The evidence from climate models
The climate system is extremely complex. Consequently, there is no simple way of determining how much
the climate will change in response to rising greenhouse gas levels. If temperature were the only thing to
change, it would be relatively straightforward to predict a warming of around 1°C for a doubling of
carbon dioxide concentrations. But this "direct response" would be almost meaningless because it
would be physically impossible for the climate system to warm up by over 1oC without changes in
clouds, water vapour, snow and ice, and so forth.
Complex computer simulations are therefore essential for understanding climate change.
Computers allow scientists to model the many interactions between different components of the climate system.
The most detailed projections are based on coupled atmosphere-ocean general circulation models (AOGCMs).
These are similar to the models used to predict the weather, in which the physical laws governing the motion
of the atmosphere are reduced to systems of equations to be solved on supercomputers. However, climate models
must also include equations representing the behaviour of the oceans, land vegetation, and the cryosphere
(sea ice, glaciers, and ice caps).
"Positive feedbacks" involving water vapour, snow, and ice may amplify the direct response to
greenhouse gas emissions by a factor of two to three. Snow and ice reflect sunlight very effectively. If
a small warming melts snow earlier in the year, more energy will be absorbed by the ground exposed underneath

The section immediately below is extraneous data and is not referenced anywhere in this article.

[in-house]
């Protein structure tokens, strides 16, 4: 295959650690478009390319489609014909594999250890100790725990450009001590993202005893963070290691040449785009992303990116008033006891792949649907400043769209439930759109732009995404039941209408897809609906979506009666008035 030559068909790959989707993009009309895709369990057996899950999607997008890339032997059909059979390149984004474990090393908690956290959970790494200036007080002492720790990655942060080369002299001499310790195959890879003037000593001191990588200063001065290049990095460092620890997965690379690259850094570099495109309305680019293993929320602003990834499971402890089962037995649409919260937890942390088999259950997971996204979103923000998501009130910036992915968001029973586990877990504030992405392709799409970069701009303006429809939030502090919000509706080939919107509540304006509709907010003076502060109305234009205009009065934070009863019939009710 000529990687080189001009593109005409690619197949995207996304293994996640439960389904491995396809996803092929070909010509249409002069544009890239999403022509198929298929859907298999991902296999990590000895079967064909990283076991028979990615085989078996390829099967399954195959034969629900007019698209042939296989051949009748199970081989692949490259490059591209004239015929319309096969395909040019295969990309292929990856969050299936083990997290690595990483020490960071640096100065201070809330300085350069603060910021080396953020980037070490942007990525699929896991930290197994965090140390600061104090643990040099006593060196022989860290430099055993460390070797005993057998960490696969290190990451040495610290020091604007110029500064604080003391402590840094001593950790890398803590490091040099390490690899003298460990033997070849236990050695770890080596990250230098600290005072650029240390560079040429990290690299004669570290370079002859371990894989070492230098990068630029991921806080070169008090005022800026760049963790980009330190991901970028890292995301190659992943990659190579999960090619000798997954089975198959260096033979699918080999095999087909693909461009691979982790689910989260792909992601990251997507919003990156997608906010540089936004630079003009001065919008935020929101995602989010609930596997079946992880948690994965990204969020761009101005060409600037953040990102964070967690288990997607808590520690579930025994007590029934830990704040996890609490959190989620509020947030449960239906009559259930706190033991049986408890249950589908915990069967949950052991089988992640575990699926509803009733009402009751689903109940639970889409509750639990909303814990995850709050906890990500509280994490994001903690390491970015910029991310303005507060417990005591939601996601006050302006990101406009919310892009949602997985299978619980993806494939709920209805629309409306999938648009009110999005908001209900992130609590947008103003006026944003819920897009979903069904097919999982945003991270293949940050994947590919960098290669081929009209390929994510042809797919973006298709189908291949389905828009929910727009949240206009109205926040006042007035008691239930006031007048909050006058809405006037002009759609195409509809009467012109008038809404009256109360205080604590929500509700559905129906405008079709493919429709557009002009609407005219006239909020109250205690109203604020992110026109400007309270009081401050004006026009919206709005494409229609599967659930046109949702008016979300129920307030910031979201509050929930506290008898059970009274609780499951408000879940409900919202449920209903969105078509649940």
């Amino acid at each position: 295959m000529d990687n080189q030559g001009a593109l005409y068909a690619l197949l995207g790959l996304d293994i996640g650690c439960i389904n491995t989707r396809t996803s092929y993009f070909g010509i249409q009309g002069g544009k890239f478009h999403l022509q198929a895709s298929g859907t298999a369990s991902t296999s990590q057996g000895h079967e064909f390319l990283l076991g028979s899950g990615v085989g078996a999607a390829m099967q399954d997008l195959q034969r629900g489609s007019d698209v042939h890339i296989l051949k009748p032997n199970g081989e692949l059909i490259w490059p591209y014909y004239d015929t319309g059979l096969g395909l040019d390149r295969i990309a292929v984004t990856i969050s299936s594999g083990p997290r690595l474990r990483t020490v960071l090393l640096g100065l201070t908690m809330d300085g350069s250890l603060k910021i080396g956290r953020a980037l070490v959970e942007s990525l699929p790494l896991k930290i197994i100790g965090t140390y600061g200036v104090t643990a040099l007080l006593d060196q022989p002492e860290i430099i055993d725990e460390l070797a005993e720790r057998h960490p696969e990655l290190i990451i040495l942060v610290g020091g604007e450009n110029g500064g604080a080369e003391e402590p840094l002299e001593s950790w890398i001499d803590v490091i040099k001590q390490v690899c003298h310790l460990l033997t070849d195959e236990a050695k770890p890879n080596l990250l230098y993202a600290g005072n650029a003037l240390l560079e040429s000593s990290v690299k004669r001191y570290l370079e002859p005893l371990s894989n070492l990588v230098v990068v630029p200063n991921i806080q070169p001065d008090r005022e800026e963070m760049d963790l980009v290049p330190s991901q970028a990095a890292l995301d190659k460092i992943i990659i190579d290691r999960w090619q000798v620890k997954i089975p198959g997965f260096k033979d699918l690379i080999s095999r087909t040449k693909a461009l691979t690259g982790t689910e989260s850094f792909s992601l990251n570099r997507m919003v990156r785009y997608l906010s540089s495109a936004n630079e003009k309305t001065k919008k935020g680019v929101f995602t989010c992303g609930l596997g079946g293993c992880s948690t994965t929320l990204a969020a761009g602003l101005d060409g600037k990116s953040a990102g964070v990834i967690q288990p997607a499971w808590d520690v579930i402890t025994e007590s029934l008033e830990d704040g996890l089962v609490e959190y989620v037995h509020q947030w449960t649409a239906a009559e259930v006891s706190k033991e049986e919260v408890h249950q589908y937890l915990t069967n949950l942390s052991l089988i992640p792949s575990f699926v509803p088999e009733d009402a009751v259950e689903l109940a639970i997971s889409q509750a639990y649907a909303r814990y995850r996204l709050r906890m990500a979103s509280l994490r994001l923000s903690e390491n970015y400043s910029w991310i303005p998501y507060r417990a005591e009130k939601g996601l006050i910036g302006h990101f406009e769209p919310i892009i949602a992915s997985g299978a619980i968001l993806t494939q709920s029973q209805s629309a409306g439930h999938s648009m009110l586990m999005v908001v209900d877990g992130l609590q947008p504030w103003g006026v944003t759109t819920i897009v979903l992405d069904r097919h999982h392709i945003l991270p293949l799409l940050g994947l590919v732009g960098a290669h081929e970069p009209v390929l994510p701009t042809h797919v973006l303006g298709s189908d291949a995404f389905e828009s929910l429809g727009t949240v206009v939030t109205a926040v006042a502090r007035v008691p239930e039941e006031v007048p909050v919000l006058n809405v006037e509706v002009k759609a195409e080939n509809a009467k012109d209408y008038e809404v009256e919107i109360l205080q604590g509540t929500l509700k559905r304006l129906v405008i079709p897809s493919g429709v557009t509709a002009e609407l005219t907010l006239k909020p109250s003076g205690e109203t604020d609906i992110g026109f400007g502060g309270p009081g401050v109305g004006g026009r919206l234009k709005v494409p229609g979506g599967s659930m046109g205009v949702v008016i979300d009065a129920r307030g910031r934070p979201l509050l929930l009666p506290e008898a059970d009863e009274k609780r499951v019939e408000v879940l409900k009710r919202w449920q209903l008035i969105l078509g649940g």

it, in turn causing more warming. This is the main reason wintertime northern regions are expected to warm
the most. The water vapour feedback is even more important: water vapour is itself a powerful greenhouse gas,
and models project that global warming will raise water vapour levels in the lower atmosphere.
Changes in cloud cover, ocean currents, and chemistry and biology, may either amplify or reduce the
response. Models generally predict that cloudiness will change in a warmer world, but depending on the
type and location of the clouds, this could have various effects. Clouds reflect sunlight, implying that more
clouds would have a cooling effect. But most clouds, particularly those at high altitudes, also have an
insulating effect: being very cold, they shed energy to space relatively ineffectively, thus helping to keep
the planet warm. So the net cloud feedback could go either way. Clouds are the main reason for the large
uncertainty about the size of warming under any given emissions scenario.
The speed and timing of climate change strongly depends on how the oceans respond. The uppermost
layers of the oceans interact with the atmosphere every year and so are expected to warm along with the
earth's surface. But it takes over 40 times as much energy to warm the top 100 m of the ocean as to warm
the entire atmosphere by the same amount. With ocean depths reaching several kilometres, the oceans will
therefore slow down any atmospheric warming. How much they slow it down depends on how deeply the warming